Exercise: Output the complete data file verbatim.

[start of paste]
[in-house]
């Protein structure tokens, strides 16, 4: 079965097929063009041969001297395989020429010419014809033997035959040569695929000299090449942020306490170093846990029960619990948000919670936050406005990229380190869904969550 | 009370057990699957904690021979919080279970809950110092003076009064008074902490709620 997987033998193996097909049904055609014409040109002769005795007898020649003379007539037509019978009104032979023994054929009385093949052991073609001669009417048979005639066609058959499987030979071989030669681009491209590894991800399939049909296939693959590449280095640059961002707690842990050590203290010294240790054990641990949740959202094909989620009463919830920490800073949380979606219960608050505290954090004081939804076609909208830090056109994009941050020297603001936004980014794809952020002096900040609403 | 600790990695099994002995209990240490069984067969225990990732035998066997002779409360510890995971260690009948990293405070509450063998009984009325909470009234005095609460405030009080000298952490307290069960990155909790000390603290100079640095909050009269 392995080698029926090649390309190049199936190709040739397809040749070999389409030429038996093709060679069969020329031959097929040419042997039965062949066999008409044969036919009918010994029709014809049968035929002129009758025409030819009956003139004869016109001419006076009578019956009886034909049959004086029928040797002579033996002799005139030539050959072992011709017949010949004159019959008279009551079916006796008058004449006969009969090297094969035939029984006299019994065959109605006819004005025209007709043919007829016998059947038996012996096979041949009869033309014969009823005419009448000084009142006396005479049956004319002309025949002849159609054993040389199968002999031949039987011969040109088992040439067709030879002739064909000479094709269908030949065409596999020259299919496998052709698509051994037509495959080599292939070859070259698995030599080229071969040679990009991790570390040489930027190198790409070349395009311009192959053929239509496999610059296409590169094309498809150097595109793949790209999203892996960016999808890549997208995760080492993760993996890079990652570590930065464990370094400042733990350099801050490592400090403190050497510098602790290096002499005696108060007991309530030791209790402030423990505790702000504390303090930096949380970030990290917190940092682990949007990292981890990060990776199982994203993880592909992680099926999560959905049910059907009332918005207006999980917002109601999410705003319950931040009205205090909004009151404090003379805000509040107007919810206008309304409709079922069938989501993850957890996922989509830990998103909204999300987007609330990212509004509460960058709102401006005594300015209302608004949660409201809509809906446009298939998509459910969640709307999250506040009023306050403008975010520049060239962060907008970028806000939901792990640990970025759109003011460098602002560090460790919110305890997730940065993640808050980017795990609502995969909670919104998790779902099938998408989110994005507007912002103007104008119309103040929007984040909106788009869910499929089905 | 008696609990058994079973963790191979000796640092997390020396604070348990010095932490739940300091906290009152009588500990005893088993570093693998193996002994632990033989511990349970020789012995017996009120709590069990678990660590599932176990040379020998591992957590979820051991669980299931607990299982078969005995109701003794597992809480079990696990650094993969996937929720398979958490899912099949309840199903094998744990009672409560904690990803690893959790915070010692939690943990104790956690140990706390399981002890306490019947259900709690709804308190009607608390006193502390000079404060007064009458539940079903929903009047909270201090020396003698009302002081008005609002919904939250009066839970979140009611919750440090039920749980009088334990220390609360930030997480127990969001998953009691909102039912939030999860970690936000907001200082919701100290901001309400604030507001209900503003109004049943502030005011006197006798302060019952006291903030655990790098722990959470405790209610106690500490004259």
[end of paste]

[in-house]
């Protein structure tokens, strides 16, 4: 079965097929063009041969001297395989020429010419014809033997035959040569695929000299090449942020306490170093846990029960619990948000919670936050406005990229380190869904969550 | 009370057990699957904690021979919080279970809950110092003076009064008074902490709620 997987033998193996097909049904055609014409040109002769005795007898020649003379007539037509019978009104032979023994054929009385093949052991073609001669009417048979005639066609058959499987030979071989030669681009491209590894991800399939049909296939693959590449280095640059961002707690842990050590203290010294240790054990641990949740959202094909989620009463919830920490800073949380979606219960608050505290954090004081939804076609909208830090056109994009941050020297603001936004980014794809952020002096900040609403 | 600790990695099994002995209990240490069984067969225990990732035998066997002779409360510890995971260690009948990293405070509450063998009984009325909470009234005095609460405030009080000298952490307290069960990155909790000390603290100079640095909050009269 392995080698029926090649390309190049199936190709040739397809040749070999389409030429038996093709060679069969020329031959097929040419042997039965062949066999008409044969036919009918010994029709014809049968035929002129009758025409030819009956003139004869016109001419006076009578019956009886034909049959004086029928040797002579033996002799005139030539050959072992011709017949010949004159019959008279009551079916006796008058004449006969009969090297094969035939029984006299019994065959109605006819004005025209007709043919007829016998059947038996012996096979041949009869033309014969009823005419009448000084009142006396005479049956004319002309025949002849159609054993040389199968002999031949039987011969040109088992040439067709030879002739064909000479094709269908030949065409596999020259299919496998052709698509051994037509495959080599292939070859070259698995030599080229071969040679990009991790570390040489930027190198790409070349395009311009192959053929239509496999610059296409590169094309498809150097595109793949790209999203892996960016999808890549997208995760080492993760993996890079990652570590930065464990370094400042733990350099801050490592400090403190050497510098602790290096002499005696108060007991309530030791209790402030423990505790702000504390303090930096949380970030990290917190940092682990949007990292981890990060990776199982994203993880592909992680099926999560959905049910059907009332918005207006999980917002109601999410705003319950931040009205205090909004009151404090003379805000509040107007919810206008309304409709079922069938989501993850957890996922989509830990998103909204999300987007609330990212509004509460960058709102401006005594300015209302608004949660409201809509809906446009298939998509459910969640709307999250506040009023306050403008975010520049060239962060907008970028806000939901792990640990970025759109003011460098602002560090460790919110305890997730940065993640808050980017795990609502995969909670919104998790779902099938998408989110994005507007912002103007104008119309103040929007984040909106788009869910499929089905 | 008696609990058994079973963790191979000796640092997390020396604070348990010095932490739940300091906290009152009588500990005893088993570093693998193996002994632990033989511990349970020789012995017996009120709590069990678990660590599932176990040379020998591992957590979820051991669980299931607990299982078969005995109701003794597992809480079990696990650094993969996937929720398979958490899912099949309840199903094998744990009672409560904690990803690893959790915070010692939690943990104790956690140990706390399981002890306490019947259900709690709804308190009607608390006193502390000079404060007064009458539940079903929903009047909270201090020396003698009302002081008005609002919904939250009066839970979140009611919750440090039920749980009088334990220390609360930030997480127990969001998953009691909102039912939030999860970690936000907001200082919701100290901001309400604030507001209900503003109004049943502030005011006197006798302060019952006291903030655990790098722990959470405790209610106690500490004259």